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(Warning: the following paragraph is almost certainly false…)

Below is the actual software architecture showing how services within Netflix running on AWS collaborate to provide customers with all their video goodness.

(We now return you to our normal viewing)

The truth is this picture is just some random grab from a Google image search.  And actually, statistically speaking this diagram might be exactly what I described, but in all honestly, the chances are slim… but that’s besides the point, because the main cloud architect from Netflix recently said this about the very architecture this diagram is purporting to describe…

“We don’t keep track of dependencies. We let every individual developer keep track of what they have to do. …We can’t provide an architecture diagram, it has too many boxes and arrows. There are literally hundreds of services running…I don’t worry about it because we’ve built a decoupled system where every service is capable of withstanding the failure of every service it depends on.”

My first reaction to reading this (and the rest of the quite informative article) was “boy – this guy’s a brave soul to make those statements publicly”, which I almost immediately realised was a fairly cowardly response as the architecture is obviously working for them.  From external perception, Netflix have a good reputation when it comes to service reliability and delivery and they were the only big AWS client to survive the US East EBS meltdown on April 2011 (http://techblog.netflix.com/2011/04/lessons-netflix-learned-from-aws-outage.html).  Based on all of this, I have to conclude that the good folk at Netflix really understand how to architect for large-scale distribution on AWS – which is an art that many of their virtualised neighbours on AWS are still grappling with.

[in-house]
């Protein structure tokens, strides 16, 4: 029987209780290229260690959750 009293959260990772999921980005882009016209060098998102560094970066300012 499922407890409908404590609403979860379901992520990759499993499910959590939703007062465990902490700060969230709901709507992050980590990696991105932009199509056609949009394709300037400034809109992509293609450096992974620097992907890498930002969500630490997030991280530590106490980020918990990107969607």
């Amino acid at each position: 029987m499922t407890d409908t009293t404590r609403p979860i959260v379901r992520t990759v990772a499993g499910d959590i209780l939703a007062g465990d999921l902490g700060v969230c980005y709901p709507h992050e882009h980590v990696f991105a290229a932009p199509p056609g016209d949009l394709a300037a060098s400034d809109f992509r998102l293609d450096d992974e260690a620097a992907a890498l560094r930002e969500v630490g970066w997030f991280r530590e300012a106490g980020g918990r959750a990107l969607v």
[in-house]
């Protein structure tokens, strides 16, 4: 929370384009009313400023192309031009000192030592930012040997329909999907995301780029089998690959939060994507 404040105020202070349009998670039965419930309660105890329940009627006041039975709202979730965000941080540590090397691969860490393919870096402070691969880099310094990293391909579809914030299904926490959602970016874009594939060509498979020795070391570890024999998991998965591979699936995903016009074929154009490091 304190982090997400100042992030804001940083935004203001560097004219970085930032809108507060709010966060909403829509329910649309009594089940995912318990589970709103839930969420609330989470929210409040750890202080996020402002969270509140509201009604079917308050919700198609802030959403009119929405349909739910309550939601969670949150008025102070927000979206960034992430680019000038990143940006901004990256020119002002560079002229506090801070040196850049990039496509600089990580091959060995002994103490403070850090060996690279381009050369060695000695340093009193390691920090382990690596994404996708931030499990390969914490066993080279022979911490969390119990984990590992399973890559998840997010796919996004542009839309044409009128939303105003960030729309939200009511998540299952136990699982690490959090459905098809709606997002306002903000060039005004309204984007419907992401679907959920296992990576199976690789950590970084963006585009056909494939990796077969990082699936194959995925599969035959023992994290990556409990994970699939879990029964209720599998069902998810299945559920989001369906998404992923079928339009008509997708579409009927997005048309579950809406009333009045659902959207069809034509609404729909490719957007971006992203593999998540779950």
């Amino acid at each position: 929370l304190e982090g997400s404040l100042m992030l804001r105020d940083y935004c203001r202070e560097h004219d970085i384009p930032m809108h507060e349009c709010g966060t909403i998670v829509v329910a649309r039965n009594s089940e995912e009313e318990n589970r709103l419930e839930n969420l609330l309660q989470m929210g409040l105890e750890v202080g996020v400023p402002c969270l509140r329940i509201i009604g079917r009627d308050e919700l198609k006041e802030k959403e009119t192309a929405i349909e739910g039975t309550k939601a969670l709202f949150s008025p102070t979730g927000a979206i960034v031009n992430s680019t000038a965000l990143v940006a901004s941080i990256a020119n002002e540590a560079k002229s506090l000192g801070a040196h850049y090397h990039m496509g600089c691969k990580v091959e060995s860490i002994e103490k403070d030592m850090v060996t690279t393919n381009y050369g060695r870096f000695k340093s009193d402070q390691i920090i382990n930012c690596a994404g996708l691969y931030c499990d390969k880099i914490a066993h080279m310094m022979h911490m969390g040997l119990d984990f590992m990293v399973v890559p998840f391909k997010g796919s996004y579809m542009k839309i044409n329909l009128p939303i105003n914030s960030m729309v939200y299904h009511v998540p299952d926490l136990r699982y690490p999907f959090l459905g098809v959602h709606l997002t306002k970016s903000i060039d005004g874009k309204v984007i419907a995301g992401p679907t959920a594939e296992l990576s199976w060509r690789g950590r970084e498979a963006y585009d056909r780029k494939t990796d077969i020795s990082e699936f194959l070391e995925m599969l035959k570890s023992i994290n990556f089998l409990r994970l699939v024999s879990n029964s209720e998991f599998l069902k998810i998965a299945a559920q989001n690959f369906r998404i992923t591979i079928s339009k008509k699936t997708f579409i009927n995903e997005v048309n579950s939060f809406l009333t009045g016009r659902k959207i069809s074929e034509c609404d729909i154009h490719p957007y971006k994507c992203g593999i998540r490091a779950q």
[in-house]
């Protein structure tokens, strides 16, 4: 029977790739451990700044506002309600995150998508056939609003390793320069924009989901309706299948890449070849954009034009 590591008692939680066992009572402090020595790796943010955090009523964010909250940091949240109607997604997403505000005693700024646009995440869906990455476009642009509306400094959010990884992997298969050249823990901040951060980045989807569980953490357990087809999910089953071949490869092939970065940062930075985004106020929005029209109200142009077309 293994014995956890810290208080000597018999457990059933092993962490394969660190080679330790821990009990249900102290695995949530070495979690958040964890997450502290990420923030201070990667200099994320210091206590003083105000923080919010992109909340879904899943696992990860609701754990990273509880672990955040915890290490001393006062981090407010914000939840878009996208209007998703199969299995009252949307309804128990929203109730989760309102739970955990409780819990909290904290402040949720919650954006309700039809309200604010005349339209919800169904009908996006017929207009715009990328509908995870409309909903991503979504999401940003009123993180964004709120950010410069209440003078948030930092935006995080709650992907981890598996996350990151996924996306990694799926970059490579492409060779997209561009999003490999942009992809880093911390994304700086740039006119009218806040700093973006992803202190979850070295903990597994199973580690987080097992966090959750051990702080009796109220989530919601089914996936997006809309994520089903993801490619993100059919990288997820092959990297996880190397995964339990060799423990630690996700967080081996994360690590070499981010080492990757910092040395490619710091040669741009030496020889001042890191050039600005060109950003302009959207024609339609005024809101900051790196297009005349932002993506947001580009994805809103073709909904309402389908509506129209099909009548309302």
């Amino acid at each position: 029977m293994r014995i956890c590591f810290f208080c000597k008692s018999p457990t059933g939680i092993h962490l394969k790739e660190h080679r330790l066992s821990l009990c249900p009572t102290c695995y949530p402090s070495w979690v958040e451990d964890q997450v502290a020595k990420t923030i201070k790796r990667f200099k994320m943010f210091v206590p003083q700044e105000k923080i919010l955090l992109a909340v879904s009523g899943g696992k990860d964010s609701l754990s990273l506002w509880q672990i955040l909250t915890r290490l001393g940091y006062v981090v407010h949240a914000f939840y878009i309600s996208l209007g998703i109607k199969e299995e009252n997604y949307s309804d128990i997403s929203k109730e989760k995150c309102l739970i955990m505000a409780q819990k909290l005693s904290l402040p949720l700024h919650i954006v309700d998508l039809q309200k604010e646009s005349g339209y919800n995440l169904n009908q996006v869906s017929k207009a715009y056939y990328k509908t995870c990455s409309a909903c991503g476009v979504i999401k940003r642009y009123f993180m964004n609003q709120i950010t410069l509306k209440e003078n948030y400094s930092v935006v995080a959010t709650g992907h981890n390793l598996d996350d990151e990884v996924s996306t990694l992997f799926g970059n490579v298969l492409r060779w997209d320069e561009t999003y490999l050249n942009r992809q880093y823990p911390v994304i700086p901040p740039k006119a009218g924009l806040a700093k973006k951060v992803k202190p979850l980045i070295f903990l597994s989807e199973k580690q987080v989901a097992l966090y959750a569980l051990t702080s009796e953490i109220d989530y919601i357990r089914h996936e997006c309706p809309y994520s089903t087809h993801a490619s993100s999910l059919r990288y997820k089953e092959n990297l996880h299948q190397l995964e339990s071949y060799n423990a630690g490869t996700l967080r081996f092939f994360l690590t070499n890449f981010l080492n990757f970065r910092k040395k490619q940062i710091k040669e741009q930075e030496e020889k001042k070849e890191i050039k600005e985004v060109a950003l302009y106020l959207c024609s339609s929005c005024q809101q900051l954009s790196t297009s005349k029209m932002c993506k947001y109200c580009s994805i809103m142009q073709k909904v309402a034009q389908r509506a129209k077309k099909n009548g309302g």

So after thinking about what worried me so much about how the Netflix architecture was described in that article  I realised that if I came across an architectural diagram anything similar to the one I displayed earlier, I would immediately be very suspicious of the people behind this design and how it came to be this way.  Perhaps my initial bias is somewhat unfounded…

Indeed, I automatically assume that a highly coupled architecture (like the diagram shows) implies a highly dependent architecture: systems of components/services that rely on the availability of their collaborators.  That is obviously not the case with Netflix.  Furthermore, given AWS is based on commodity hardware which is literally failing all over the place, building solutions that are highly tolerant of failure are a cornerstone of any reliable cloud architecture.

So perhaps I should focus less on coupling and start looking more at how dependencies and failover are managed?

Perhaps this sort of diagram isn’t necessarily an automatic red flag?

Indeed, AWS much published thoughts on 2-pizza teams will naturally produced more naturally distributed architectures based on much larger numbers of small connected services.
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